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5 Ways Teachers Can Make Class More LGBTQ-Friendly

5 Ways Teachers Can Make Class More LGBTQ-Friendly

5 Ways Teachers Can Make Class More LGBTQ-Friendly

An inclusive classroom is a better classroom—for every student.

As a K-5 after school teacher, I expected LGBT issues to come up very infrequently. While they definitely didn’t come up as often as they might have with an older group of students, I quickly realized how ingrained ideas like the gender binary or "gay" as a way to describe something negative already were. I tried to make my classrooms more LGBT friendly, not because I was part of the community, but because it was a disservice to every student in the classroom if I didn’t counter bullying or stereotypes. Here are 5 ways other teachers who want to make their classes more LGBT friendly can start:

Conduct a student survey

At the beginning of class, hand out a student survey that includes, "Name on student records,""Name I should call you in class," and, "Your pronouns (he/she/they/other)," if you can get away with it in your district. Surveys give students an opportunity to write private notes to you about how they want you to address them in classes and in private conferences, and let your students know upfront that you care about their safety and inclusion in the classroom. It can also be a more comfortable option than putting students on the spot in verbal classroom introductions.
Stop dividing students by gender

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While student surveys didn’t seem quite as relevant in my time as a K-5 after school teacher, dividing students by gender was one standard practice I regularly avoided, and that is relevant for students of all ages. Whether you’re dividing students into groups at recess, or pairing off students for an in-class project, avoid instructing boys to go one place and girls to go another. For a lot of students, it might just be a subtle message that enforces the gender binary, while for others, it might be a deeply painful and alienating experience. Children and teenagers get enough of these messages in their other classes, and from popular media. That doesn’t mean you need to reinforce them too.

Counter gender stereotypes

A lot of homophobia and transphobia  is deeply rooted in misogyny and harmful gender stereotypes. Children and teenagers absorb the world around them, and act accordingly, so it’s not uncommon to hear students mocking a boy for having long hair, or putting down a girl for wearing clothing that’s not traditionally feminine. While teachers should always shut down bullying, it’s also important to challenge children to question their assumptions about gender. Compliment the trait that students are mocking, then ask, "Why can’t a boy have long hair? It seems like a silly rule. Who made that rule up?" Or say, "You know, a few decades ago girls weren’t even allowed to wear pants to school. Can you believe that? I know a lot of people like skirts and dresses, but personally, I love having the option to wear jeans." Children and teenagers model a lot of their behavior off of adults in their lives. If you model inquisitiveness about gender stereotypes and confidently challenge them, they’ll usually follow suit.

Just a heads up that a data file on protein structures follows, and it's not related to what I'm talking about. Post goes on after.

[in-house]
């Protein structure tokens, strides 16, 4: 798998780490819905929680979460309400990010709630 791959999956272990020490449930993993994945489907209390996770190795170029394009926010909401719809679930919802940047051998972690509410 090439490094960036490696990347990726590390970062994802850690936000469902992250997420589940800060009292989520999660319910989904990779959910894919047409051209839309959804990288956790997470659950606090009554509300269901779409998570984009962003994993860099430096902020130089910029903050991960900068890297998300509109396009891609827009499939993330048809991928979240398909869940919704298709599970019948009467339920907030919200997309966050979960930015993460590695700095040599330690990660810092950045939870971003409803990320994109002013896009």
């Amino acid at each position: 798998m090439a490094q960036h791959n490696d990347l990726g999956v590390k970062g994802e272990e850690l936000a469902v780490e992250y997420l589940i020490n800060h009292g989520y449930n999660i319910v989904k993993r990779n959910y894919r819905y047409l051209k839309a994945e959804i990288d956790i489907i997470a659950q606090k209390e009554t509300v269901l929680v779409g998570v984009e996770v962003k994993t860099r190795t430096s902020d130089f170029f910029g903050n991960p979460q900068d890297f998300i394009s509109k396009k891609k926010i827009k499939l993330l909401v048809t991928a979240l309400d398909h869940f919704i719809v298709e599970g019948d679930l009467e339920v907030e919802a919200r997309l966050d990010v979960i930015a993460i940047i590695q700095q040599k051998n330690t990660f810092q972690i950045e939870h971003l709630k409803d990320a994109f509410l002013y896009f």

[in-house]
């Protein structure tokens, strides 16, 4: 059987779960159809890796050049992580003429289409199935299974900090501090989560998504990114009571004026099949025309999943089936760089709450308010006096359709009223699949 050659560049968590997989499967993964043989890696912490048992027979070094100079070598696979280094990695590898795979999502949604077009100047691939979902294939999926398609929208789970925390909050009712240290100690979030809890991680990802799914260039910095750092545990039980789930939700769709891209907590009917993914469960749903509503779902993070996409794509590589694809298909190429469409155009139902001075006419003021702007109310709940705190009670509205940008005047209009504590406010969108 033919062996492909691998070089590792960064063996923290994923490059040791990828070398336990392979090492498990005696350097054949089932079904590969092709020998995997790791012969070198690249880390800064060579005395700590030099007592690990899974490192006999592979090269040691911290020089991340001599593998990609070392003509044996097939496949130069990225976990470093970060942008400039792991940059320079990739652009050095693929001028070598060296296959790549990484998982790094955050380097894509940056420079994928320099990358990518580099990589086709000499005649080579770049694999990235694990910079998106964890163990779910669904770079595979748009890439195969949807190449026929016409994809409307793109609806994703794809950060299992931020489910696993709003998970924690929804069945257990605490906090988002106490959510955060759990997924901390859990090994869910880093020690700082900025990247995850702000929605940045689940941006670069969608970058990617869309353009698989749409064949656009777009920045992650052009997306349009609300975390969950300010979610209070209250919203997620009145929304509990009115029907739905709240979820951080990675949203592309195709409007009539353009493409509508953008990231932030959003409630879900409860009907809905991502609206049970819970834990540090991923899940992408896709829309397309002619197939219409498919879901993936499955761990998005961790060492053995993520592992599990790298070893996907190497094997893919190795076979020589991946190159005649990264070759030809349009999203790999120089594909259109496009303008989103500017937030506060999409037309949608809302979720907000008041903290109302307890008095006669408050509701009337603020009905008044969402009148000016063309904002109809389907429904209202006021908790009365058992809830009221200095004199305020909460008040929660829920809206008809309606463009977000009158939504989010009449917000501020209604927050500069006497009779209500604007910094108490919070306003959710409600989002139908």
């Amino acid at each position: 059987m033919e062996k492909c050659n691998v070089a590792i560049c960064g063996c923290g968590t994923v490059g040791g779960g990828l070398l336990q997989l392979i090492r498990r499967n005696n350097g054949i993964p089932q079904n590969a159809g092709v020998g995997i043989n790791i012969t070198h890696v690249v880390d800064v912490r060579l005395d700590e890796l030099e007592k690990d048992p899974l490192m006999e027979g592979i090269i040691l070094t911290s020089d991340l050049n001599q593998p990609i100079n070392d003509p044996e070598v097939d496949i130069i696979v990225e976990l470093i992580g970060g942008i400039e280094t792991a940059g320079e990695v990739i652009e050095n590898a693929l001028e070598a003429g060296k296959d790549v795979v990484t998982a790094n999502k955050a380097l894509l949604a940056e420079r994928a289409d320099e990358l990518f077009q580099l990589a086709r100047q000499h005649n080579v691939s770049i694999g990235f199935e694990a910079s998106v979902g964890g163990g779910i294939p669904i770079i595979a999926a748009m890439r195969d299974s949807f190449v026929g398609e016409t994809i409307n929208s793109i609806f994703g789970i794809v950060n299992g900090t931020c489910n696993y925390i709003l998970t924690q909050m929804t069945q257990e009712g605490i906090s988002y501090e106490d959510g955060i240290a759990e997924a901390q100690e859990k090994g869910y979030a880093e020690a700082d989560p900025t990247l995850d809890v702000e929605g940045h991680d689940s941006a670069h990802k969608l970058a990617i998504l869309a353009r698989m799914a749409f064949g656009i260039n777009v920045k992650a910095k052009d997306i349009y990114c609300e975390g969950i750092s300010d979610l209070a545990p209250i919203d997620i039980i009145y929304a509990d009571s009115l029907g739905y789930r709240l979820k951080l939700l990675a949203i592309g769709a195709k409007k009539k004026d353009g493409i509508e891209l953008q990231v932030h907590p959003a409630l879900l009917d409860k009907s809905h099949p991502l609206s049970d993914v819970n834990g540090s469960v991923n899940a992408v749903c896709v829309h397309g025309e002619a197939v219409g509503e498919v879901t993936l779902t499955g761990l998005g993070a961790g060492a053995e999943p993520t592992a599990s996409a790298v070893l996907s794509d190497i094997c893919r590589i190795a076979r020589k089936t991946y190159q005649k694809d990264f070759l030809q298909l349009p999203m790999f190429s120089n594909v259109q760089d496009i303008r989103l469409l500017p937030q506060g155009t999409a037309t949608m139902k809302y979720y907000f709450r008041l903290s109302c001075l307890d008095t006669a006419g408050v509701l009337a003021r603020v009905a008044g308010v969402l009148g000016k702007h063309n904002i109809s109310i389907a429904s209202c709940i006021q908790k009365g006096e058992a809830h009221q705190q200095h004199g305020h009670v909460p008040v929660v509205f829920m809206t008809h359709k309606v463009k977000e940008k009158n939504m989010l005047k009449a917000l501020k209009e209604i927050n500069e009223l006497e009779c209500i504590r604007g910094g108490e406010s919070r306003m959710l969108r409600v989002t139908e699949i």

Take the time to explain why gay jokes and slurs are hurtful

Occasionally a student I was working with would say something like, "That’s so gay," or would use a homophobic slur to insult another classmate. Rather than quickly reprimanding them with, "You don’t say that in my class," sending them to the principal, or calling their parents (where they might be getting the language from in the first place), take the time to sit down and talk to them after class. Ask, "What did you mean when you said that word?" or "What does that word mean to you?" Often students insist they didn’t even mean gay; they just wanted to express that they didn’t like something. I don’t buy into the school of thought that children shouldn’t have negative opinions about anything, so I would give them some alternative phrases like, "That’s so ridiculous," or "That’s so uncool." Then I would tell them, "Even if you didn’t intend for your words to be harmful, using that word in that way hurts people. I know that’s not what you wanted to do, so choose what you say carefully." I'm sure I earned a reputation as the weird lecture teacher, but hopefully, something stuck. Punishing students for something when they don’t understand what they did wrong doesn’t change their behavior. It just changes who they exhibit that behavior in front of.

Be a resource for students

If you can get away with it in your district, include LGBT people in your curriculum. At the very least, have books about LGBT people available in your classroom for students to borrow. You can also volunteer to be an advisor for your school’s GSA, or help students get a GSA off the ground. (Check out GLSEN’s educator resources for more information.) Navigating LGBT issues in school is difficult. You’ll run into parents, administrators, and other educators who take issue with any discussion of LGBT issues. But ultimately, a teacher’s job is to serve every student, and you will work with LGBT students, whether they’re at an age where they’re coming out or not. Be a reliable resource for your students in whatever way you can.

(Lead photo by NeONBRAND on Unsplash.)

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Cassie Sheets